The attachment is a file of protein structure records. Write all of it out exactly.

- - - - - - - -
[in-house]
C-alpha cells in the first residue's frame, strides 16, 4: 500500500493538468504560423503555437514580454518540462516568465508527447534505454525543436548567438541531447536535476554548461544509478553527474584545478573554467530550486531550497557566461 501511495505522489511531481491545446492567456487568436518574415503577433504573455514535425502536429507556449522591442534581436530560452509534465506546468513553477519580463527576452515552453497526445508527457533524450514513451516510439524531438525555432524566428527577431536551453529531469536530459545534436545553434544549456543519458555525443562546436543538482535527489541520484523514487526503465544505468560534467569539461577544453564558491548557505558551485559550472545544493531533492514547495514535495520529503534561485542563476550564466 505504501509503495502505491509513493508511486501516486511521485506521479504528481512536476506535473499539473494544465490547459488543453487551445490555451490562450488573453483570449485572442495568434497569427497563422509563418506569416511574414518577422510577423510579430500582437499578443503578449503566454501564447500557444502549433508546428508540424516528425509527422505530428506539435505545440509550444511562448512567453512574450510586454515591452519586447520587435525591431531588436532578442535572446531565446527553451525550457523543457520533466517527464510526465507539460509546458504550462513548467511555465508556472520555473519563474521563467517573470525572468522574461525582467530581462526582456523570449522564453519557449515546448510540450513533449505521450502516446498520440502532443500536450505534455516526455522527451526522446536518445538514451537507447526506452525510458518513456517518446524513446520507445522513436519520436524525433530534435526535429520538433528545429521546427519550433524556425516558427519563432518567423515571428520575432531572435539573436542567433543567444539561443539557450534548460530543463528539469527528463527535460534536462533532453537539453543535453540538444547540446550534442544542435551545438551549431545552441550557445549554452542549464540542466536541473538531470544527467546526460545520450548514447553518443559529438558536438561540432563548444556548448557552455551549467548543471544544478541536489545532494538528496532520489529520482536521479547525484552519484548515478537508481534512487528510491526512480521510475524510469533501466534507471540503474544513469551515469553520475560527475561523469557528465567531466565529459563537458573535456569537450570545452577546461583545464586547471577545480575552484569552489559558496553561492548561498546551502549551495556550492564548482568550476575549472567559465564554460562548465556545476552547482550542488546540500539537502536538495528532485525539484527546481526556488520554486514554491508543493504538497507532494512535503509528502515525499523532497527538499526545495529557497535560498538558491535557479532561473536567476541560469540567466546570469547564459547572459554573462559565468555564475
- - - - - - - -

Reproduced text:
[in-house]
C-alpha cells in the first residue's frame, strides 16, 4: 500500500493538468504560423503555437514580454518540462516568465508527447534505454525543436548567438541531447536535476554548461544509478553527474584545478573554467530550486531550497557566461 501511495505522489511531481491545446492567456487568436518574415503577433504573455514535425502536429507556449522591442534581436530560452509534465506546468513553477519580463527576452515552453497526445508527457533524450514513451516510439524531438525555432524566428527577431536551453529531469536530459545534436545553434544549456543519458555525443562546436543538482535527489541520484523514487526503465544505468560534467569539461577544453564558491548557505558551485559550472545544493531533492514547495514535495520529503534561485542563476550564466 505504501509503495502505491509513493508511486501516486511521485506521479504528481512536476506535473499539473494544465490547459488543453487551445490555451490562450488573453483570449485572442495568434497569427497563422509563418506569416511574414518577422510577423510579430500582437499578443503578449503566454501564447500557444502549433508546428508540424516528425509527422505530428506539435505545440509550444511562448512567453512574450510586454515591452519586447520587435525591431531588436532578442535572446531565446527553451525550457523543457520533466517527464510526465507539460509546458504550462513548467511555465508556472520555473519563474521563467517573470525572468522574461525582467530581462526582456523570449522564453519557449515546448510540450513533449505521450502516446498520440502532443500536450505534455516526455522527451526522446536518445538514451537507447526506452525510458518513456517518446524513446520507445522513436519520436524525433530534435526535429520538433528545429521546427519550433524556425516558427519563432518567423515571428520575432531572435539573436542567433543567444539561443539557450534548460530543463528539469527528463527535460534536462533532453537539453543535453540538444547540446550534442544542435551545438551549431545552441550557445549554452542549464540542466536541473538531470544527467546526460545520450548514447553518443559529438558536438561540432563548444556548448557552455551549467548543471544544478541536489545532494538528496532520489529520482536521479547525484552519484548515478537508481534512487528510491526512480521510475524510469533501466534507471540503474544513469551515469553520475560527475561523469557528465567531466565529459563537458573535456569537450570545452577546461583545464586547471577545480575552484569552489559558496553561492548561498546551502549551495556550492564548482568550476575549472567559465564554460562548465556545476552547482550542488546540500539537502536538495528532485525539484527546481526556488520554486514554491508543493504538497507532494512535503509528502515525499523532497527538499526545495529557497535560498538558491535557479532561473536567476541560469540567466546570469547564459547572459554573462559565468555564475